None of these posters started life as a sketch. They all began as a question: “I wonder what would happen if ...” These two creative strategies… Read More
None of these posters started life as a sketch. They all began as a question: “I wonder what would happen if ...” These two creative strategies are very different. In the first case, the designer keeps a vision of the final poster in mind, with the goal being to realize it as faithfully as possible. But in the second, it is the process that is adhered to, and the poster emerges as that process continues.
Although both can produce stunning results, it is the second method that I prefer. For me, it is the most exhilarating, since it is more likely to lead to a wonderfully unexpected result. Of course, there is also the anxiety that the unexpected is an unexpected disaster. So one develops a strong critical eye and a flexible schedule when working this way since the visual product (as well as its meaning) keeps shifting.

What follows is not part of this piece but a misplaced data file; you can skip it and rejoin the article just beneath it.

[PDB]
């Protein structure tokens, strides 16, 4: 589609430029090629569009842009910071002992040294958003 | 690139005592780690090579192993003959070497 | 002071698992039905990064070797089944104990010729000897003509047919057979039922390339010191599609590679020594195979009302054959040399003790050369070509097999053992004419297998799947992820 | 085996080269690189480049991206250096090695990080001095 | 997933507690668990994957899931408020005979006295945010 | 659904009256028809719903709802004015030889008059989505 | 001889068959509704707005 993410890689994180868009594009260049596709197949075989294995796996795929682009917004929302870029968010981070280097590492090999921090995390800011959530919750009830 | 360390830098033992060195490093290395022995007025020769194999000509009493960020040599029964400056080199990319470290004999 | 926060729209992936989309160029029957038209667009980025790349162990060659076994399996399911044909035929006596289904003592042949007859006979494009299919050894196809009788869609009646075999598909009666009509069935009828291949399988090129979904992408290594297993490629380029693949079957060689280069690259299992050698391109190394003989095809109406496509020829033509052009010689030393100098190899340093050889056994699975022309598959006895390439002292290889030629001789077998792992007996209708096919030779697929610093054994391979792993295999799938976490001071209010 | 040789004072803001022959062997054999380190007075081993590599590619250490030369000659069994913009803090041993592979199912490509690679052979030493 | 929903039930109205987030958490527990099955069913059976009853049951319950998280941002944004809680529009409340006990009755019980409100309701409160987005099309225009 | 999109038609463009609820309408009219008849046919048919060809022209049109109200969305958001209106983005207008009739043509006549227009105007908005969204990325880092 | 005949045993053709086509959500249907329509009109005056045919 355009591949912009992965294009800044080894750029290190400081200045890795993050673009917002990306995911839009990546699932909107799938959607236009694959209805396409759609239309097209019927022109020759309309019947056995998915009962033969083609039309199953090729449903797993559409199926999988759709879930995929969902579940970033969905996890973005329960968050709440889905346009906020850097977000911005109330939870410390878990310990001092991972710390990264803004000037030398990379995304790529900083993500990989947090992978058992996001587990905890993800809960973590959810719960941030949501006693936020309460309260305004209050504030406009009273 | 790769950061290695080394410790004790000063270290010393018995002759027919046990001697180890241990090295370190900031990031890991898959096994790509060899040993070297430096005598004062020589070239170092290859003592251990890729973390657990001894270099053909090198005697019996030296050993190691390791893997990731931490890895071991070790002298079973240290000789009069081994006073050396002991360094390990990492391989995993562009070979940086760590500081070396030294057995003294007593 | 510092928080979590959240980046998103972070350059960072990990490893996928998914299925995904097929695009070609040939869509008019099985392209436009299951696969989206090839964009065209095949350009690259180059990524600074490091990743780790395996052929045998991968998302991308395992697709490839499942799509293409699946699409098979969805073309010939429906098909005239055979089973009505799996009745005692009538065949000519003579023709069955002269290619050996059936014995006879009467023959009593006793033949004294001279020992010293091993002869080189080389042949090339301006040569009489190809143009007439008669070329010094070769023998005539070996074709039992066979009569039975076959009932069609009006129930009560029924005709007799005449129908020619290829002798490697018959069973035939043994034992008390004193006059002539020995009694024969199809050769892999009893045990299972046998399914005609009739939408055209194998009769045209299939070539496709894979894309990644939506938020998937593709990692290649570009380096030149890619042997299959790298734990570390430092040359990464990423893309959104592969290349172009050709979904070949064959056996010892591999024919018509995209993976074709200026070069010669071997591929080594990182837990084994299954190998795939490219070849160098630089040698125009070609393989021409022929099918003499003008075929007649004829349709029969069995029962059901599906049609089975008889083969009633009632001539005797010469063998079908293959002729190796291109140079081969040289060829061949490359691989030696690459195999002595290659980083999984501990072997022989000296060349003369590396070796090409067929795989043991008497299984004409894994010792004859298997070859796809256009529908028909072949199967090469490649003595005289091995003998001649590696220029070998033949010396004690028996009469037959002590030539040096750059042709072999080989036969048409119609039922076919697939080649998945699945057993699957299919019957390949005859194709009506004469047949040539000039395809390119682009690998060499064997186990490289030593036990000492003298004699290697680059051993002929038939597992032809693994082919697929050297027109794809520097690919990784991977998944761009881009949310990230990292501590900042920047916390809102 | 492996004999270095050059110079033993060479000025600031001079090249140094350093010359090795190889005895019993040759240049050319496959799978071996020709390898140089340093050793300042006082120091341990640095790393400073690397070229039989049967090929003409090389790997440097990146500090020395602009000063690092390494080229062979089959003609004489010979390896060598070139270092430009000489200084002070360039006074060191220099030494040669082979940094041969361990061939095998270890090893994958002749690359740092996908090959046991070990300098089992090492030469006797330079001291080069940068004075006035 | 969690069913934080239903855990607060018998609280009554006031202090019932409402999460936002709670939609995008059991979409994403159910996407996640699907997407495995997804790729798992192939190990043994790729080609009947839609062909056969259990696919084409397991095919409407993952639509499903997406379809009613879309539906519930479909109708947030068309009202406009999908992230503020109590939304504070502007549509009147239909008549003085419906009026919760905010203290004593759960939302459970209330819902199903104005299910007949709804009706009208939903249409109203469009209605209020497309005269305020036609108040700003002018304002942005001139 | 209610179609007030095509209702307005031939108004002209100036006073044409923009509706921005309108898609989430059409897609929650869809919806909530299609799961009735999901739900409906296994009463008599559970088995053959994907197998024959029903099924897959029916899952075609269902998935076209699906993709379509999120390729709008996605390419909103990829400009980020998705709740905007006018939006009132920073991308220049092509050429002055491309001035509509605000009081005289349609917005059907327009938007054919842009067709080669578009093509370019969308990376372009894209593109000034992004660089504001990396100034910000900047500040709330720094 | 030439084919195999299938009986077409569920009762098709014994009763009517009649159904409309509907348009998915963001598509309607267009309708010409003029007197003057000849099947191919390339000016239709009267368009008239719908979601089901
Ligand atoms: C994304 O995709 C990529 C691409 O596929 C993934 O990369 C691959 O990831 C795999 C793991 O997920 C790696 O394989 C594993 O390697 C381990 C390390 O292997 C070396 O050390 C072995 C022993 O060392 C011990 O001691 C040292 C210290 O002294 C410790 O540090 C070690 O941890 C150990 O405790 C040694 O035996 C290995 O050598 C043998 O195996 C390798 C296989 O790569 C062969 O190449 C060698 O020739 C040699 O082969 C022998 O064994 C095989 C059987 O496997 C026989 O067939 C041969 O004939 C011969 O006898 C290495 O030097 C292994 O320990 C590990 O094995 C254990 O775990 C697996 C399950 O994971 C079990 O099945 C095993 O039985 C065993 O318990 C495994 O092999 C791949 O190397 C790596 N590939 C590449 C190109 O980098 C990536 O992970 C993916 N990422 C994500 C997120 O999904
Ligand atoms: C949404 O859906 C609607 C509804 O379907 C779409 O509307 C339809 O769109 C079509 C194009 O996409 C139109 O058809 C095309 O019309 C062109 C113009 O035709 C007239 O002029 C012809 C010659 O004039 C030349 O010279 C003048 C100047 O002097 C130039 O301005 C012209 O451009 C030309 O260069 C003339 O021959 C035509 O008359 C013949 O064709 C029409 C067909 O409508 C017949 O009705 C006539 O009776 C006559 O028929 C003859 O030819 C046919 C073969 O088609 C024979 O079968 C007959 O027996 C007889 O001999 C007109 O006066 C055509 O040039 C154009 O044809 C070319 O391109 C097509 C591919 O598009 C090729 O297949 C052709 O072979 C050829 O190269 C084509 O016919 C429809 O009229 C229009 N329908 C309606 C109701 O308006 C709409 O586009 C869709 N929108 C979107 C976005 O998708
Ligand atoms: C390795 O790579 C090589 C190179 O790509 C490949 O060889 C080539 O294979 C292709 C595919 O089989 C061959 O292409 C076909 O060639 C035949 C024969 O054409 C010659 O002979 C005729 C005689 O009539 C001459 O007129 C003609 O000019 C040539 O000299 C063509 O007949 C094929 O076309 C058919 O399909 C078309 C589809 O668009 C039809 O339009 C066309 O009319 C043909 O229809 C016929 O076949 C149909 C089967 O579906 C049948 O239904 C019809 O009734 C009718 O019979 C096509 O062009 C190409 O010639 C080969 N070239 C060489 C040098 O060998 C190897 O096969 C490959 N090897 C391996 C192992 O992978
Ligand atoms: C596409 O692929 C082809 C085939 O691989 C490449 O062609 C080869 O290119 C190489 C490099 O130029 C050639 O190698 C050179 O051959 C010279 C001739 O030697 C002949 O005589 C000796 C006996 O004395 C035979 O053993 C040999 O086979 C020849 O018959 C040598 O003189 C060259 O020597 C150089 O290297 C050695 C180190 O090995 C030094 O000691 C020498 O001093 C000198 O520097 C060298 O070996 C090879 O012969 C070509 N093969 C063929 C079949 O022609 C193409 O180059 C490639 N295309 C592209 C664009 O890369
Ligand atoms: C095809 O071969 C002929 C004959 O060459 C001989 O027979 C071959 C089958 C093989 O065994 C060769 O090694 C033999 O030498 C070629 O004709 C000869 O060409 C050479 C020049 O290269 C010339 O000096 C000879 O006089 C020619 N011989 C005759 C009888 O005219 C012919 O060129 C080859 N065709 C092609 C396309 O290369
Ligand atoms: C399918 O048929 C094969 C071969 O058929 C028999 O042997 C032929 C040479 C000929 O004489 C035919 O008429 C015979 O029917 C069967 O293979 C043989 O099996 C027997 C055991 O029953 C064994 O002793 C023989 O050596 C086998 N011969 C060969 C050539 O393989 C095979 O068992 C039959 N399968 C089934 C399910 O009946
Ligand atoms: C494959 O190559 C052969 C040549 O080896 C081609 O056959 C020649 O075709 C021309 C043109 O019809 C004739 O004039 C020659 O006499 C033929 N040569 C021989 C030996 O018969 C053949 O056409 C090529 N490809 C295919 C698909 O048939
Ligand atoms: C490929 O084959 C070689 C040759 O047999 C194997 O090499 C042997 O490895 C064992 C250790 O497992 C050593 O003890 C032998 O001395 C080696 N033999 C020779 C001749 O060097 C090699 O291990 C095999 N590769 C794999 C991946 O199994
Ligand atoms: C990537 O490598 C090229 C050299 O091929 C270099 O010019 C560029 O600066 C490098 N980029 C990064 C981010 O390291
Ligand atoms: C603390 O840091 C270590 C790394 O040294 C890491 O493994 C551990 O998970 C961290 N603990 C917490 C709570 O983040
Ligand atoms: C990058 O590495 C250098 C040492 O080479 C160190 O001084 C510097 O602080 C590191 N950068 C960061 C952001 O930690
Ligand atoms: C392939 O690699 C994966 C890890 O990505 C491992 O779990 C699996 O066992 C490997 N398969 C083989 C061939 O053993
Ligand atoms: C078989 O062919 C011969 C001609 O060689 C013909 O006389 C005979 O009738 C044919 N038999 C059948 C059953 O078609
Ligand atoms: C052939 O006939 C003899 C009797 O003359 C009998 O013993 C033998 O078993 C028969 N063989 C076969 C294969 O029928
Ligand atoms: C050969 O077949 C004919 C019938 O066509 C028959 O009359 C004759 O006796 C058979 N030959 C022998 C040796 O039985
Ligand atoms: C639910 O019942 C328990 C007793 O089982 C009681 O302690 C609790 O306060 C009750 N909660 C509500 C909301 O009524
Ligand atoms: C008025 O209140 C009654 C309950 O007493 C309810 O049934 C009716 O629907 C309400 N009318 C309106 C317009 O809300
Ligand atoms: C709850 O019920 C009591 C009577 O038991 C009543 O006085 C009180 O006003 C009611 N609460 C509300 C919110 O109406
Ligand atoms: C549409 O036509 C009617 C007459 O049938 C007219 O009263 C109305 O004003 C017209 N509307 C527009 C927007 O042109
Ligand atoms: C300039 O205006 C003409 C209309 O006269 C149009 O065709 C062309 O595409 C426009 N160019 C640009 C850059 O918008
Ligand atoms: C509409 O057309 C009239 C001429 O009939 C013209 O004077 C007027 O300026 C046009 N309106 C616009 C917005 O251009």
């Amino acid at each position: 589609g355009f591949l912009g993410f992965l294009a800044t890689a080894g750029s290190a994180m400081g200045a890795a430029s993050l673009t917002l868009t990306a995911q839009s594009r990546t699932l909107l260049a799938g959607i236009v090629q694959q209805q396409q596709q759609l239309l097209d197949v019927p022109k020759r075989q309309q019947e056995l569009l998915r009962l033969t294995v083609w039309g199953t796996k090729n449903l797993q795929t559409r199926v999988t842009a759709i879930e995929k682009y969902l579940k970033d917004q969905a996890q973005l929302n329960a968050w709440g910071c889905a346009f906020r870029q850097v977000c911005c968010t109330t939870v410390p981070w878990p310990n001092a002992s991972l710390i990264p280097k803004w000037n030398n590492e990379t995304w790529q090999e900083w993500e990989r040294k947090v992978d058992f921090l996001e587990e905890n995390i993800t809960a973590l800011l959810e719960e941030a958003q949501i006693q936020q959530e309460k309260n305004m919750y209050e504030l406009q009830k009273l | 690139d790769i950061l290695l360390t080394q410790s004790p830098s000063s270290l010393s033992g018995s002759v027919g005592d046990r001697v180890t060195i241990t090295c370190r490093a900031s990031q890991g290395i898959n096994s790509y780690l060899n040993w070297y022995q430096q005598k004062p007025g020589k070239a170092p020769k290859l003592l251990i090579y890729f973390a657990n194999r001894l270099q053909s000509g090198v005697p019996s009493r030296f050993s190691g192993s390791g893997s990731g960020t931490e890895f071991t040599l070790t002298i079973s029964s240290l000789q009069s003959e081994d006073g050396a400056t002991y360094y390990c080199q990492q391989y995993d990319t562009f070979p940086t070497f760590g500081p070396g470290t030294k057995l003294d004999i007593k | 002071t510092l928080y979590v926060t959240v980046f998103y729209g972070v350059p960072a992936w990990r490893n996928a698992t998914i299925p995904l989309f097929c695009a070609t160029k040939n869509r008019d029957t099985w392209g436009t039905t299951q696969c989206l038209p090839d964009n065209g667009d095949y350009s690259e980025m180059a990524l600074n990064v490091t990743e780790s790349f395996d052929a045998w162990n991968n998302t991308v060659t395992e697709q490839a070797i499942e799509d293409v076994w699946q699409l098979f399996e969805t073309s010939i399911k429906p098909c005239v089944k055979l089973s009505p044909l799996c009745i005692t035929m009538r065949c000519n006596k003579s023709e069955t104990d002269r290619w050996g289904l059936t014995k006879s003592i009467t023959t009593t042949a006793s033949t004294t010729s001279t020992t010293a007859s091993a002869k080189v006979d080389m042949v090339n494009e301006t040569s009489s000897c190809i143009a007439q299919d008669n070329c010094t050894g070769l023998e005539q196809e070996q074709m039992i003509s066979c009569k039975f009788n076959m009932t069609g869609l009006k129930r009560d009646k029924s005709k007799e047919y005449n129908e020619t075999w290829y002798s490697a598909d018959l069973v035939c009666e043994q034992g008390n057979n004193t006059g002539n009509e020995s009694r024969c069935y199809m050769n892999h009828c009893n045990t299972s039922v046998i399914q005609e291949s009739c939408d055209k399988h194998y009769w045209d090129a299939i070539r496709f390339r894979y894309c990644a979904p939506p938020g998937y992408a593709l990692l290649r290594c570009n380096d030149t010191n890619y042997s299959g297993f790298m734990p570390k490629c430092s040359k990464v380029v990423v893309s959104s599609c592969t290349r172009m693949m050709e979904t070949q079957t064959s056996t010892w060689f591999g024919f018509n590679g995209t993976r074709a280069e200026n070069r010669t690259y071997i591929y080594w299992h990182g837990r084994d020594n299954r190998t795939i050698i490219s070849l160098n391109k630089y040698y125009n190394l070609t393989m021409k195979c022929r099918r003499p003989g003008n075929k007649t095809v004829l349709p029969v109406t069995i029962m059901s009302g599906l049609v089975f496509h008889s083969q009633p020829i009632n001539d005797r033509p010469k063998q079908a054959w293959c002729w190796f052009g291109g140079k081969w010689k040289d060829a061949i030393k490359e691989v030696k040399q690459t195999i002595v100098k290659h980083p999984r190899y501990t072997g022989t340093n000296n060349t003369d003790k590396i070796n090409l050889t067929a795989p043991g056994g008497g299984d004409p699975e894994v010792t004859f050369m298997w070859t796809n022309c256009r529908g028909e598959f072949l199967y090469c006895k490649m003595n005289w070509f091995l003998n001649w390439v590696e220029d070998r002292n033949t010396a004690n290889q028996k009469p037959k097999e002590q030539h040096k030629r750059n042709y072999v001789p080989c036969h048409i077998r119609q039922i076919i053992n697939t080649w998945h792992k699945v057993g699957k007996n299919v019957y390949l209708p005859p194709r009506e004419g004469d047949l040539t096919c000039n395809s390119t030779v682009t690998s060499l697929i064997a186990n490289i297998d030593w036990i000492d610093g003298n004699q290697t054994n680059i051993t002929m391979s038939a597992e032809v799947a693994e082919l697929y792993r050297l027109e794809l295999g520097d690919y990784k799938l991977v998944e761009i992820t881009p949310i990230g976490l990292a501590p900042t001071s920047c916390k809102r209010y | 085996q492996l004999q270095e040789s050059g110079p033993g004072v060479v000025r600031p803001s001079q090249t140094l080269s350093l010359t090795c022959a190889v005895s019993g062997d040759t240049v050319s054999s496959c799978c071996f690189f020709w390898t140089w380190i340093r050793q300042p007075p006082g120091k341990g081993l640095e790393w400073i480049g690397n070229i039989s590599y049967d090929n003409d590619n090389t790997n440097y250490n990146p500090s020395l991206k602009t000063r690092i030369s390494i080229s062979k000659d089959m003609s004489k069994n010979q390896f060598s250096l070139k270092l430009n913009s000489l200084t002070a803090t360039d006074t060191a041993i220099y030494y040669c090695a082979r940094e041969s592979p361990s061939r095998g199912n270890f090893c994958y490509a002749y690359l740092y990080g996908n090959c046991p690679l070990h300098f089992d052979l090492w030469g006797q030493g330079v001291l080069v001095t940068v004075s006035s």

All of these posters have been crafted with a combination of hand and digital skills. I might begin in front of the screen, the cut apart the printout, rearrange, build, photograph, draw, and then return to the digital. Fluidly moving in and out of a multitude of media is a valuable process. It removes some of the control and many of the assumptions that solitary media imply.
Although these posters have information to impart to their audience, their first priority is to stop distracted viewers in their tracks and entice them to look, then to read, then to act. Once all that is accomplished, my hope is that these posters are returned to for the pleasures they hold — the curious constructions, the visual antics, and the optical entertainment. Read Less